3 and 4. Fear Street Saga and Christopher Pike
Inevitably, books written around World War II stopped being cool and I started reading more contemporary fiction.

I started with Goosebumps and The Baby Sitters’ Club, but my favorite was The Fear Street Saga. It was full of history, magic, and a rich timeline.

When I became a little older (11 to be precise), I switched to Christopher Pike, a FANTASTIC writer of young adult sci-fi/fantasy. He had dozens of books revolving around vampires, the colonization of space, witches, magic, and technology.

It was certainly R. L. Stine and Christopher Pike that turned me into the hardcore lover of fantasy and science fiction that I am today. I still re-read old books of theirs when I have an hour to kill (especially when I’m at the beach), and both writers are excellent.

5. Pandora by Anne Rice
I was 12 and quickly growing over books written for girls my age. That year, during the bi-weekly trips to Jareer Bookstore that my parents always made sure I took, I spotted a book with a purple cover with “Pandora” typed in black letter. Thus started my love story with Anne Rice. It’s hard to explain how much Rice influenced my life’s choices, my beliefs, and my interests. Her words were such a big part of shaping the person I am today.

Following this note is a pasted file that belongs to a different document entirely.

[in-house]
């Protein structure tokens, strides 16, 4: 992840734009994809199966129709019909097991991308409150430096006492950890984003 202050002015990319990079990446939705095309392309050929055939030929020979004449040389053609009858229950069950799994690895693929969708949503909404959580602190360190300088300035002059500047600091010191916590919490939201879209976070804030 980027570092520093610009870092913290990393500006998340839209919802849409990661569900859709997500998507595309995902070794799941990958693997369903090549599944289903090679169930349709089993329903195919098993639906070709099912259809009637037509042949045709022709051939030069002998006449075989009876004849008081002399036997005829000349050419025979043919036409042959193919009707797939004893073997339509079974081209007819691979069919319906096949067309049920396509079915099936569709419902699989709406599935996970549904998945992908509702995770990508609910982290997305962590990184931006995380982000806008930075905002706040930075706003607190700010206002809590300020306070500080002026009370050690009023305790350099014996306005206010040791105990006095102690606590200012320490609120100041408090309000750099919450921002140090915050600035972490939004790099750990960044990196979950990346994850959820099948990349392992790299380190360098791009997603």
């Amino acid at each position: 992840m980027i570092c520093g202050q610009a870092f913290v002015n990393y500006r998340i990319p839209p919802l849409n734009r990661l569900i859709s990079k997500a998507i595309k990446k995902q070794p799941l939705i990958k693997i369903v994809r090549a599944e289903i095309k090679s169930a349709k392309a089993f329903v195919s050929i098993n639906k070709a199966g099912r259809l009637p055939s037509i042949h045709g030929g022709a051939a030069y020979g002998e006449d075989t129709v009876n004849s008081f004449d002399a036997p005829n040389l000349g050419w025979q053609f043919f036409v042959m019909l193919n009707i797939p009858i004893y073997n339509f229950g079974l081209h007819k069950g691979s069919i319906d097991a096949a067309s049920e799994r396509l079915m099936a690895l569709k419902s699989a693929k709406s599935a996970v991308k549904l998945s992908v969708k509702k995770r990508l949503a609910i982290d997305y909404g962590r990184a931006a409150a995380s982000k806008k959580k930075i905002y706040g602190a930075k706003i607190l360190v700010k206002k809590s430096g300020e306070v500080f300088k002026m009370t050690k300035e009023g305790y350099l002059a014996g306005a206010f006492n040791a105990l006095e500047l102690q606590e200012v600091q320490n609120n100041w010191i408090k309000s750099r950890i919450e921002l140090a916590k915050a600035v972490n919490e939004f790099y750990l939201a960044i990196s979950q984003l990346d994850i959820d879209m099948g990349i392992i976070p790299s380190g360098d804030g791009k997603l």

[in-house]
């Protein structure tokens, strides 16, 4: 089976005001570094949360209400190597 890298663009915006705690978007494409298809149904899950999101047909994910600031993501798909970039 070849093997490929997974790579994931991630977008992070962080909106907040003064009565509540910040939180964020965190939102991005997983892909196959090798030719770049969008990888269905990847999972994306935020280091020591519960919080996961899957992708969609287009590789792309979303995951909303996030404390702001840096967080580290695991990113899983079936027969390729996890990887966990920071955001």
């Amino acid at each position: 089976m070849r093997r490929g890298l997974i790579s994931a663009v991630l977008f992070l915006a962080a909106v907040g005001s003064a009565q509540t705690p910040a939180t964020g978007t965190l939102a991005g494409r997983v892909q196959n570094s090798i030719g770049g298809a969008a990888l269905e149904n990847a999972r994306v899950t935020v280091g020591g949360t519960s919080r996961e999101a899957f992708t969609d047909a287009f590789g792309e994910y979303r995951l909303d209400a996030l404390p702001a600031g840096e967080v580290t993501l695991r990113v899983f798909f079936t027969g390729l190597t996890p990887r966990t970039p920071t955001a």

I learned what it meant to be a “virtuouso”, that the Italian master Vivaldi wooed the world with Four Seasons, that Botticelli painted the most beautiful artworks ever seen. I learned about the philosophy of Ovid, the historical significance of the Egyptian goddess Isis, and how a Stradivarius is one of the most precious objects on earth. I have to say – I owe Anne Rice my A’s in art history classes.

6. Harry Potter
I was 14 when I was first introduced to Harry. I spent the next 13 years eagerly awaiting Harry again. You see, I grew up with him. With Harry, I finished middle school, started high school, applied to universities, got a degree in Fine Arts and Design, went through my first job ever. It is not often that a story becomes so embedded in one’s life. I still miss Harry.